Be prepared for the fact that no matter how carefully you might have thought out your ideas before writing, they may well change during the drafting stages. Leaving plenty of time for drafting will give you the opportunity to accommodate changes and refinements to improve your final version.
Reviewing and editing your work is an essential part of writing. You need to reflect on what you have written and see whether there might be a better way of expressing your ideas. Even the best writers have to do this. If your paragraphs do not seem to follow logically, move them around until you find a better sequence.
If you find that a paragraph does not fit anywhere at all then consider deleting it. You may have to reject parts of your first draft. If a problem paragraph contains a phrase or sentence you would like to keep then consider moving it into another paragraph.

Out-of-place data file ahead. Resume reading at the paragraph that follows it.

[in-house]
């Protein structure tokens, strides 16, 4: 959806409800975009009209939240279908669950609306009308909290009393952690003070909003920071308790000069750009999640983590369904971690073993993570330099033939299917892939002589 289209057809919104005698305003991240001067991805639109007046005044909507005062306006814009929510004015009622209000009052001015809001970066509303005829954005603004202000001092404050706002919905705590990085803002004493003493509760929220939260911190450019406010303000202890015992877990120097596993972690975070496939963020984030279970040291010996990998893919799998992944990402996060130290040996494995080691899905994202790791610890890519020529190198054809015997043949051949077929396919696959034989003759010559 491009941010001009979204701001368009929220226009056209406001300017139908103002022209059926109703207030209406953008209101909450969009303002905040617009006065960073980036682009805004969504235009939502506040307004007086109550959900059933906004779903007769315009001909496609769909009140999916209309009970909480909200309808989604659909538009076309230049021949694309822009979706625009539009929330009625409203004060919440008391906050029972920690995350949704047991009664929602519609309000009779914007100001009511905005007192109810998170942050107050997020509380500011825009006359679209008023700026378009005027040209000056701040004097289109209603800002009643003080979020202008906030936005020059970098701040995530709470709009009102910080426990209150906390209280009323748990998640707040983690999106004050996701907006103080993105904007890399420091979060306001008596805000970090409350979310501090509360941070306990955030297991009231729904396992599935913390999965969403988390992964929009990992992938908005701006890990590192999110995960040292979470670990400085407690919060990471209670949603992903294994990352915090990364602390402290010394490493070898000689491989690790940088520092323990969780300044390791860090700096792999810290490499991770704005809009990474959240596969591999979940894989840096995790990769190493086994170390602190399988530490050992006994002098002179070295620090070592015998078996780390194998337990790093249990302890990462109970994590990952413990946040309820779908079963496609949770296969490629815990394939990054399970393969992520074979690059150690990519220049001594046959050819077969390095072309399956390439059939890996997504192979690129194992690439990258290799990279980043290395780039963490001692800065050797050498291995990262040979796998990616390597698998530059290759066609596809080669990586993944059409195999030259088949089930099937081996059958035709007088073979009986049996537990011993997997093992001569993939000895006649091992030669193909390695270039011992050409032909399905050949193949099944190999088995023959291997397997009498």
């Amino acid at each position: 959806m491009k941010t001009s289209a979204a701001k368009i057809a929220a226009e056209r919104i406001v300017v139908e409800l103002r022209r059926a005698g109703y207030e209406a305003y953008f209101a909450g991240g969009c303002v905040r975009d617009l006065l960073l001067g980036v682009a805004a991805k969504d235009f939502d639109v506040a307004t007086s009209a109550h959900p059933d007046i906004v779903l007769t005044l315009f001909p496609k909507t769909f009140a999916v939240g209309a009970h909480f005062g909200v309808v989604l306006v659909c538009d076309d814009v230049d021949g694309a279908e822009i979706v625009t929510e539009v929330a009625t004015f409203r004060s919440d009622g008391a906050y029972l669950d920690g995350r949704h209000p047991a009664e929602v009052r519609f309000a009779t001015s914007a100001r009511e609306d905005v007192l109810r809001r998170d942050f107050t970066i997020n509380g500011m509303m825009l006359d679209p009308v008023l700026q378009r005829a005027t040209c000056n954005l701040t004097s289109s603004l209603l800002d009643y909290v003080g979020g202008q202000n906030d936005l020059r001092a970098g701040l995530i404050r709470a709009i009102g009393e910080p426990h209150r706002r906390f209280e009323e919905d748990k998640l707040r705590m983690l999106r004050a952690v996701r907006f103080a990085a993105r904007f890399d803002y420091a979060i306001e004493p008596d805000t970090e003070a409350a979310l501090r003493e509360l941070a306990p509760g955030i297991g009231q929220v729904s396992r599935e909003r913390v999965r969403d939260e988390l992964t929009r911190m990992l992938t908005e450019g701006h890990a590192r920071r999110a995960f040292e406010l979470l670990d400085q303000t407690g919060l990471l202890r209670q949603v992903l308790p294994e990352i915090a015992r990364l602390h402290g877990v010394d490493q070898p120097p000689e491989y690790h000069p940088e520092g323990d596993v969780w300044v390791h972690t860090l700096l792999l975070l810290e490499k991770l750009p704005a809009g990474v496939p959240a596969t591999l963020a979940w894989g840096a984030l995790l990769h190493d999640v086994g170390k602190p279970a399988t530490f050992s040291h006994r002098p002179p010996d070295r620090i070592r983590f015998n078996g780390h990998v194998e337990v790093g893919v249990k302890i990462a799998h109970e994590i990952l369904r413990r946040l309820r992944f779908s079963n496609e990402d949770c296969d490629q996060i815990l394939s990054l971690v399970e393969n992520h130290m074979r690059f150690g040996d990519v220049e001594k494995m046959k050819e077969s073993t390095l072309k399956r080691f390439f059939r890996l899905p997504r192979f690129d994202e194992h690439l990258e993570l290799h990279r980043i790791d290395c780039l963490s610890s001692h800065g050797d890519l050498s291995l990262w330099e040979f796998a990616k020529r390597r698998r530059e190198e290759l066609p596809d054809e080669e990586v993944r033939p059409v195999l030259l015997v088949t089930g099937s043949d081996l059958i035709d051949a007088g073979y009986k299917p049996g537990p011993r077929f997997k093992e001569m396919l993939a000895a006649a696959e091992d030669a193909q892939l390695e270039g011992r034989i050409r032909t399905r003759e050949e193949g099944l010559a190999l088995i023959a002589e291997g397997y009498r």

This is an irritating stage for the impatient writer but one which can reward the careful writer. Nothing destroys the interest of the reader more quickly than the irritant of bad grammar, spelling mistakes and poor punctuation.
Remember that an assignment is a critical part of the assessment process and in real life an assignment might be equated to a submission or tender upon which your business depends for its future prosperity.
Authorised by the Head of School, Management
3 September, 2012